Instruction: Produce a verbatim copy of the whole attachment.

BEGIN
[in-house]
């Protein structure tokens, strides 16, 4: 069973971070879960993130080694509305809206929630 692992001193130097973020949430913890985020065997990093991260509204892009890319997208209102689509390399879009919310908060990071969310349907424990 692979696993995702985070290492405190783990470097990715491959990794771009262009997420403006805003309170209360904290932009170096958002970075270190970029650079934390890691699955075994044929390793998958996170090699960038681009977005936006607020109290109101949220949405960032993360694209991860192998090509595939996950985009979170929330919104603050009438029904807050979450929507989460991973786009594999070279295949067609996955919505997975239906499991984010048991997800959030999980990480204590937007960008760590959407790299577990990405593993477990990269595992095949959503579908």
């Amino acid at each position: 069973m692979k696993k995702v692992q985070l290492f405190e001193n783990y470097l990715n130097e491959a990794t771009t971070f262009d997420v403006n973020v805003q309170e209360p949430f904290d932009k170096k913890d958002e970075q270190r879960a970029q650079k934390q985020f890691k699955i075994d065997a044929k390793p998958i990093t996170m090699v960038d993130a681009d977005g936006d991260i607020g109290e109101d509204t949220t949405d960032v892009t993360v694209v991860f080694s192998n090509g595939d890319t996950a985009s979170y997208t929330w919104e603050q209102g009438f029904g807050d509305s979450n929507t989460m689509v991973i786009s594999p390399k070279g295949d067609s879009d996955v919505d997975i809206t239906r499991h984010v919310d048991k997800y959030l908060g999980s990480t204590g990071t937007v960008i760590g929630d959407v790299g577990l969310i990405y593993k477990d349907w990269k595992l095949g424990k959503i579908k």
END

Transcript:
[in-house]
């Protein structure tokens, strides 16, 4: 069973971070879960993130080694509305809206929630 692992001193130097973020949430913890985020065997990093991260509204892009890319997208209102689509390399879009919310908060990071969310349907424990 692979696993995702985070290492405190783990470097990715491959990794771009262009997420403006805003309170209360904290932009170096958002970075270190970029650079934390890691699955075994044929390793998958996170090699960038681009977005936006607020109290109101949220949405960032993360694209991860192998090509595939996950985009979170929330919104603050009438029904807050979450929507989460991973786009594999070279295949067609996955919505997975239906499991984010048991997800959030999980990480204590937007960008760590959407790299577990990405593993477990990269595992095949959503579908």
């Amino acid at each position: 069973m692979k696993k995702v692992q985070l290492f405190e001193n783990y470097l990715n130097e491959a990794t771009t971070f262009d997420v403006n973020v805003q309170e209360p949430f904290d932009k170096k913890d958002e970075q270190r879960a970029q650079k934390q985020f890691k699955i075994d065997a044929k390793p998958i990093t996170m090699v960038d993130a681009d977005g936006d991260i607020g109290e109101d509204t949220t949405d960032v892009t993360v694209v991860f080694s192998n090509g595939d890319t996950a985009s979170y997208t929330w919104e603050q209102g009438f029904g807050d509305s979450n929507t989460m689509v991973i786009s594999p390399k070279g295949d067609s879009d996955v919505d997975i809206t239906r499991h984010v919310d048991k997800y959030l908060g999980s990480t204590g990071t937007v960008i760590g929630d959407v790299g577990l969310i990405y593993k477990d349907w990269k595992l095949g424990k959503i579908k």